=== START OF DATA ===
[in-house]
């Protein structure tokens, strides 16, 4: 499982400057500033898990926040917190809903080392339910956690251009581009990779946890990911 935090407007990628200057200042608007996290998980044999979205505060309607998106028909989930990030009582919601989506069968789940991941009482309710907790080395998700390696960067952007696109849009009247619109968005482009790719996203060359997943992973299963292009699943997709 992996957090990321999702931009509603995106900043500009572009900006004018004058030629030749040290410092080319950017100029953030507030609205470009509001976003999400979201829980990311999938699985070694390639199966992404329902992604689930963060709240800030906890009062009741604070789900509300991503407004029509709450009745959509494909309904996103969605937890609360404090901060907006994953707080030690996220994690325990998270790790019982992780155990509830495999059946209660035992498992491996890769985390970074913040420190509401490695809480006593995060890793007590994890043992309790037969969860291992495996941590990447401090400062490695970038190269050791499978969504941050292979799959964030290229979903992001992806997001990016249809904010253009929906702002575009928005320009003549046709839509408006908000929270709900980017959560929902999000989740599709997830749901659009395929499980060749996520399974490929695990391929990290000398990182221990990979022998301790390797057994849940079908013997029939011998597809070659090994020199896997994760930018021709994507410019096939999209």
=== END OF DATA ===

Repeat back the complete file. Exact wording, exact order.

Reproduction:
[in-house]
């Protein structure tokens, strides 16, 4: 499982400057500033898990926040917190809903080392339910956690251009581009990779946890990911 935090407007990628200057200042608007996290998980044999979205505060309607998106028909989930990030009582919601989506069968789940991941009482309710907790080395998700390696960067952007696109849009009247619109968005482009790719996203060359997943992973299963292009699943997709 992996957090990321999702931009509603995106900043500009572009900006004018004058030629030749040290410092080319950017100029953030507030609205470009509001976003999400979201829980990311999938699985070694390639199966992404329902992604689930963060709240800030906890009062009741604070789900509300991503407004029509709450009745959509494909309904996103969605937890609360404090901060907006994953707080030690996220994690325990998270790790019982992780155990509830495999059946209660035992498992491996890769985390970074913040420190509401490695809480006593995060890793007590994890043992309790037969969860291992495996941590990447401090400062490695970038190269050791499978969504941050292979799959964030290229979903992001992806997001990016249809904010253009929906702002575009928005320009003549046709839509408006908000929270709900980017959560929902999000989740599709997830749901659009395929499980060749996520399974490929695990391929990290000398990182221990990979022998301790390797057994849940079908013997029939011998597809070659090994020199896997994760930018021709994507410019096939999209």